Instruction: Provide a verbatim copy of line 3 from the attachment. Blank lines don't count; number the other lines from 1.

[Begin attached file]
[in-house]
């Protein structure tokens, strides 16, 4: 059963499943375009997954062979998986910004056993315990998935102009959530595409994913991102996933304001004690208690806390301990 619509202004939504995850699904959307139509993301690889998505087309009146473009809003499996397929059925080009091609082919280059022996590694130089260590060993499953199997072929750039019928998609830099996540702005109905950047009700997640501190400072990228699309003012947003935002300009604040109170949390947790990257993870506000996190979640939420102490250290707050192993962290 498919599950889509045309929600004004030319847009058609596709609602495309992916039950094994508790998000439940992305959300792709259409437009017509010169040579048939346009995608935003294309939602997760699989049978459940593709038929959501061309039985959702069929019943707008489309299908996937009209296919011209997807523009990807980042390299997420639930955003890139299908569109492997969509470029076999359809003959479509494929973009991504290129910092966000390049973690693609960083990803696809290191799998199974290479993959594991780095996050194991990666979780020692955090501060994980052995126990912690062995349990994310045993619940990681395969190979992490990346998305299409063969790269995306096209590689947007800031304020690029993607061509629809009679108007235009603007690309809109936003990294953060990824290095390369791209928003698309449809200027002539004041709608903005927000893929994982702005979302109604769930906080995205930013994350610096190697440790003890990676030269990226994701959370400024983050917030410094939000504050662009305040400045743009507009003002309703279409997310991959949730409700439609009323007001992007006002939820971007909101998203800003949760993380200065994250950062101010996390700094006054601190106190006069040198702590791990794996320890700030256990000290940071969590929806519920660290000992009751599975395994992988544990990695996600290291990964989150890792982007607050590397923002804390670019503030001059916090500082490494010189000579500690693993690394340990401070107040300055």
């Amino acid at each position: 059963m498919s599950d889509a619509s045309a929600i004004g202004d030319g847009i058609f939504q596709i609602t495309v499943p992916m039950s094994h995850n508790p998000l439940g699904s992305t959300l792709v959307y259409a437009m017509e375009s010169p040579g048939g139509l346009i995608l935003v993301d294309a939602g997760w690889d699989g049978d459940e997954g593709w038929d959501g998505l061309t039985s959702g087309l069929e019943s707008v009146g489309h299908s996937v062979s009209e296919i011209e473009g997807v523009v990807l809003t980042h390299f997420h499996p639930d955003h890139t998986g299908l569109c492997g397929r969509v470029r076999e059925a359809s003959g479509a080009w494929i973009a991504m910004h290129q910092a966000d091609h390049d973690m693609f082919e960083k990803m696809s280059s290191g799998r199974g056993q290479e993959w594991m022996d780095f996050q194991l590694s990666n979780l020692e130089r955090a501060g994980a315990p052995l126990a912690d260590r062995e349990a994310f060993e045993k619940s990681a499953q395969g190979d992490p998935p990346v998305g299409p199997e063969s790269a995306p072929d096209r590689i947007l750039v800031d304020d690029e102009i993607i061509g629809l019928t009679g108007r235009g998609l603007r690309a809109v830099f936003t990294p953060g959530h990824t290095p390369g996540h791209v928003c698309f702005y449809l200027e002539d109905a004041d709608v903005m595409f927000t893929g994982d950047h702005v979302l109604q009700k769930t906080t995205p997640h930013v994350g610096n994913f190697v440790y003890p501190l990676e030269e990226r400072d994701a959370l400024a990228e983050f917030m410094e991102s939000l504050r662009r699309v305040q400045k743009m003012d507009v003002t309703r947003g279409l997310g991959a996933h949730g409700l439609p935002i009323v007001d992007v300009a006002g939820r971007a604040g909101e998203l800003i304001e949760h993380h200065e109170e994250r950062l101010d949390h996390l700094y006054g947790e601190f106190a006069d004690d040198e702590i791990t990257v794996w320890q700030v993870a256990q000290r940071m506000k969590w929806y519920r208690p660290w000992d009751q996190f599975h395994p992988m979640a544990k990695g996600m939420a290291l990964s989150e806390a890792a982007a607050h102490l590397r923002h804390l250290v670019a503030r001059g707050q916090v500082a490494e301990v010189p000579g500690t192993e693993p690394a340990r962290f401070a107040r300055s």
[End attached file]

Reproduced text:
């Amino acid at each position: 059963m498919s599950d889509a619509s045309a929600i004004g202004d030319g847009i058609f939504q596709i609602t495309v499943p992916m039950s094994h995850n508790p998000l439940g699904s992305t959300l792709v959307y259409a437009m017509e375009s010169p040579g048939g139509l346009i995608l935003v993301d294309a939602g997760w690889d699989g049978d459940e997954g593709w038929d959501g998505l061309t039985s959702g087309l069929e019943s707008v009146g489309h299908s996937v062979s009209e296919i011209e473009g997807v523009v990807l809003t980042h390299f997420h499996p639930d955003h890139t998986g299908l569109c492997g397929r969509v470029r076999e059925a359809s003959g479509a080009w494929i973009a991504m910004h290129q910092a966000d091609h390049d973690m693609f082919e960083k990803m696809s280059s290191g799998r199974g056993q290479e993959w594991m022996d780095f996050q194991l590694s990666n979780l020692e130089r955090a501060g994980a315990p052995l126990a912690d260590r062995e349990a994310f060993e045993k619940s990681a499953q395969g190979d992490p998935p990346v998305g299409p199997e063969s790269a995306p072929d096209r590689i947007l750039v800031d304020d690029e102009i993607i061509g629809l019928t009679g108007r235009g998609l603007r690309a809109v830099f936003t990294p953060g959530h990824t290095p390369g996540h791209v928003c698309f702005y449809l200027e002539d109905a004041d709608v903005m595409f927000t893929g994982d950047h702005v979302l109604q009700k769930t906080t995205p997640h930013v994350g610096n994913f190697v440790y003890p501190l990676e030269e990226r400072d994701a959370l400024a990228e983050f917030m410094e991102s939000l504050r662009r699309v305040q400045k743009m003012d507009v003002t309703r947003g279409l997310g991959a996933h949730g409700l439609p935002i009323v007001d992007v300009a006002g939820r971007a604040g909101e998203l800003i304001e949760h993380h200065e109170e994250r950062l101010d949390h996390l700094y006054g947790e601190f106190a006069d004690d040198e702590i791990t990257v794996w320890q700030v993870a256990q000290r940071m506000k969590w929806y519920r208690p660290w000992d009751q996190f599975h395994p992988m979640a544990k990695g996600m939420a290291l990964s989150e806390a890792a982007a607050h102490l590397r923002h804390l250290v670019a503030r001059g707050q916090v500082a490494e301990v010189p000579g500690t192993e693993p690394a340990r962290f401070a107040r300055s």